Decomposing Features into Pipelines

Posted on June 29, 2020 by Riccardo
Functional Programming

What is a feature?

Sometime it’s as an impure action:

--> do_something -->

Sometimes it’s a pure calculation:

input --> output

Most of the times it’s a mix of the two:

input --> do_something --> output

In other words, a feature is just an algorithm: data in, action, data out. With that in mind, we can go back to that scary huge feature and model it that way:

a_ton_of_input --> do_a_ton_of_stuff --> a_ton_of_output

Done, profit!

Well, not really. It’s not that simple.

a_ton_of_input could be complicated, including nested structures, optional data and varying schema. do_a_ton_of_stuff could entail network requests, integrations with other processes and complex calculations. a_ton_of_output could require a strange shape, different formats depending on the requests and conditionals all over the place. And that is just the happy path!

Breaking down a problem is a fundamental tool in the developer’s toolbox. We need to be able to go from:

input --> do_something --> output

To a pipeline like:

input --> do_something --> do_something --> do_something --> output

But hey, now we have four problems: three behaviours plus the recomposition. Yes! Four much simpler problems than what we started with. As soon as a problem is broken down, the actions and calculations should be straightforward to implement. And the composition doesn’t have to be more complicated than piping in Bash (i.e. |).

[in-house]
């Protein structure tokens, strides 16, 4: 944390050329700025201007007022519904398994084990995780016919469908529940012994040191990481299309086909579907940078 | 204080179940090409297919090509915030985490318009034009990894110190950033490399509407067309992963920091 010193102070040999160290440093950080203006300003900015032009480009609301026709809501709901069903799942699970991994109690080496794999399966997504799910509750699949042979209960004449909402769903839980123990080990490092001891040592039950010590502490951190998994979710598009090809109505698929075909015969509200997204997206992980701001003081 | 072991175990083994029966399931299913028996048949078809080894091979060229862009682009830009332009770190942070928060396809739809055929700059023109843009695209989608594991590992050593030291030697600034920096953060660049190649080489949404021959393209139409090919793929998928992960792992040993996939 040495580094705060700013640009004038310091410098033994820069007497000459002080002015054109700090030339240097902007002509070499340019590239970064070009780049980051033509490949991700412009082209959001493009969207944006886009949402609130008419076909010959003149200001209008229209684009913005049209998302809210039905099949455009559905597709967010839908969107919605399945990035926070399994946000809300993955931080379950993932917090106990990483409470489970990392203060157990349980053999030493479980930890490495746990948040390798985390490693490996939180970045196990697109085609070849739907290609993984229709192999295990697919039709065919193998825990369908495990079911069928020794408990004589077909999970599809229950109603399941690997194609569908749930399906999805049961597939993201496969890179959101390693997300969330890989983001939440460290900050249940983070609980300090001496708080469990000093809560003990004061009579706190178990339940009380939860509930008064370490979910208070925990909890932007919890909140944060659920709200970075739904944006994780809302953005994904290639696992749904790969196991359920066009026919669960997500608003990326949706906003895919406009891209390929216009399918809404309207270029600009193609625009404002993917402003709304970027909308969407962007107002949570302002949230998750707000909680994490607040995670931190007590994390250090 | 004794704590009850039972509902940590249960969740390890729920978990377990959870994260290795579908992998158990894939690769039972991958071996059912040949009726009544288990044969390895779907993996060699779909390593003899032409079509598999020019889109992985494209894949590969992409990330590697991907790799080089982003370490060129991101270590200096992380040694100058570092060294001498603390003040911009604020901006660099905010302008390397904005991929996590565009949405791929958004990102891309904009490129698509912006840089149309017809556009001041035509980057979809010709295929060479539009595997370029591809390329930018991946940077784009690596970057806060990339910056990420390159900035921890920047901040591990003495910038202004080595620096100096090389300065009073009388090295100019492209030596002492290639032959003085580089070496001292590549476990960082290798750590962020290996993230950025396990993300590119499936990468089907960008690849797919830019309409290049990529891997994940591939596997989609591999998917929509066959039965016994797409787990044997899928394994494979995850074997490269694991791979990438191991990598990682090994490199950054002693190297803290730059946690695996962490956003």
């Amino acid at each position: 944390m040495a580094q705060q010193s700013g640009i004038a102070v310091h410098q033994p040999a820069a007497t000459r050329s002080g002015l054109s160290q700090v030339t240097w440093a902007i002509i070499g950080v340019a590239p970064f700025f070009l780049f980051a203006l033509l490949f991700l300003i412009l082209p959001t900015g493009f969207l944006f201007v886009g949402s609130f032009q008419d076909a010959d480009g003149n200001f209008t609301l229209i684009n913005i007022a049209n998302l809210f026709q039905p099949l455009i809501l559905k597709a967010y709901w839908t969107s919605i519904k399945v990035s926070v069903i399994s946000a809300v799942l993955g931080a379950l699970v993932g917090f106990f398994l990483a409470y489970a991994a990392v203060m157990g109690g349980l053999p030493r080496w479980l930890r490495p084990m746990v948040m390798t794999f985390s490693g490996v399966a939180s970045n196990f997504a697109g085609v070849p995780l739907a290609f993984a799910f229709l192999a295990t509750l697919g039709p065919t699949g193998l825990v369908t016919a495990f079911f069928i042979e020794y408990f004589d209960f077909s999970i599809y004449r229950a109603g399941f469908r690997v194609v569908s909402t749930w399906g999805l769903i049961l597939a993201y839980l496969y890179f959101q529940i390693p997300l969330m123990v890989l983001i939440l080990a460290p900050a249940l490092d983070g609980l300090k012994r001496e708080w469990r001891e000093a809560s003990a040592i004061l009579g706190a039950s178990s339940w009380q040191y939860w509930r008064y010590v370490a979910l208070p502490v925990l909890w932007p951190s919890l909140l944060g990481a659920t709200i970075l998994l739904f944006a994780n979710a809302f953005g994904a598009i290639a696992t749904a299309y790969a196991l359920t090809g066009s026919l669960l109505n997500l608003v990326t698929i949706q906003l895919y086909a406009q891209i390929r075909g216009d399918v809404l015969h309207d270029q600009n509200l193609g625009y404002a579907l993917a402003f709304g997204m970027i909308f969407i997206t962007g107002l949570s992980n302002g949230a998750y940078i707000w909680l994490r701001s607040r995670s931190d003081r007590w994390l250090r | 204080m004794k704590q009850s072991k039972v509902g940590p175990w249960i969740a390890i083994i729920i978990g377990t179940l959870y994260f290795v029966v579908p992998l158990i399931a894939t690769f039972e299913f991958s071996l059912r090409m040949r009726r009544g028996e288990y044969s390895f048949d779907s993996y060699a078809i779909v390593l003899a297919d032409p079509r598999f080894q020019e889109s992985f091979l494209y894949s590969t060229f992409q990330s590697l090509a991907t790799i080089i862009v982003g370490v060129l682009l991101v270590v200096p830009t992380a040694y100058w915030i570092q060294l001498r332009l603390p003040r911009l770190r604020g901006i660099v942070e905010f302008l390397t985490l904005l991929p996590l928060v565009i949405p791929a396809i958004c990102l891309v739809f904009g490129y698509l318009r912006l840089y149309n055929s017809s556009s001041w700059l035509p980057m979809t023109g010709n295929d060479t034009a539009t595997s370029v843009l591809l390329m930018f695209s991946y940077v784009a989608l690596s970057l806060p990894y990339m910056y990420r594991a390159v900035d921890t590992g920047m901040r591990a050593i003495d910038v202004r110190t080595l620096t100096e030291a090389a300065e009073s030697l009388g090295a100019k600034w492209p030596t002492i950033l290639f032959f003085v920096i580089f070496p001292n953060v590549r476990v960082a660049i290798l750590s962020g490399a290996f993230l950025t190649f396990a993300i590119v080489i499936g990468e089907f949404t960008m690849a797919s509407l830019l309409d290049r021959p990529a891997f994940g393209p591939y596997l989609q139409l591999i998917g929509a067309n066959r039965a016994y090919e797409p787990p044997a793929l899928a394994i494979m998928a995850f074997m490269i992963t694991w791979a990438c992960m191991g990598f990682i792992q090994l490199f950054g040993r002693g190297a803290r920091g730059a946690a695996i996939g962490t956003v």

The nice part is that we do not need a fuctional language to model a problem this way:

data_1 = do_something_1(input)
data_2 = do_something_2(data_1)
output = do_something_3(data_2)

Surprisingly, the hard part is breaking down the problem into subproblems. If anything, as developers, we often make the mistake of immediately pulling a ticket, writing code and refactoring. This is not breaking down a problem. This is coding a solution and then praying refactoring will make it nice and correct.

Finding subproblems means exploring the problem space. Not contaminating our minds with any specific solutions will keep us creative. Maybe to solve the problem there’s no need to write any code at all? Furthermore, refactoring on a whiteboard is pure joy. Especially, when it turns out that jumping into code without a thought made us solve the problem in the wrong way.

Flowchart until you think you understand the problem. Write code until you realize that you don’t.

NATO science committee (1968)

I got a challenge for us all. For the next few tickets we pull, let’s setup a timer and spend some time in problem space instead of starting from the solution. Should you embark on the journey, please share your experience.

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